A CDC study found that leaving a vacant middle seat on commercial flights cut the risk of COVID-19 exposure by 23% to 57% compared with a fully-seated aircraft.
This laboratory-based model predicts a 23% to 57% reduction in exposure to viable virus particles when middle seats on an airline are kept vacant. This range is comparable to that reported in another study that used computational fluid dynamics simulation and considered cabin ventilation rates per passenger to show that keeping middle seats vacant reduced the risk for airborne infection by 45%.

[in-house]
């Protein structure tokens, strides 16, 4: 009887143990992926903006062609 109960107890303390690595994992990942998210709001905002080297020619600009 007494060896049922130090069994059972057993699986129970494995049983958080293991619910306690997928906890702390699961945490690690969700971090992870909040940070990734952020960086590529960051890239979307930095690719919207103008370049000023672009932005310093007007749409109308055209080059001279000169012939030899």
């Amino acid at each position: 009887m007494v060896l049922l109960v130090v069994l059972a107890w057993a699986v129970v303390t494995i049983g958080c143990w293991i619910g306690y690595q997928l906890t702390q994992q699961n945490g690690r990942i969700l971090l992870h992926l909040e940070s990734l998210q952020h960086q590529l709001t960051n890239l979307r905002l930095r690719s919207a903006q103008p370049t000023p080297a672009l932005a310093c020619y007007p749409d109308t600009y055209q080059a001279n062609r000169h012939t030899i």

It is important to recognize that the current study addresses only exposure and not transmission. The impact of masking also was not considered in the current aerosol analysis because masks are more effective at reducing fomite and droplet exposures than aerosol exposures. A case study of COVID-19 transmission on a flight with mandated mask wearing suggests that some virus aerosol is emitted from an infectious masked passenger, such that distancing could still be useful. The findings in these studies indicate that masking seems to not eliminate all airborne exposures to infectious droplets and aerosols and support the importance of multicomponent prevention strategies as good practices; combining the effects of masking and distancing is more protective than either by itself.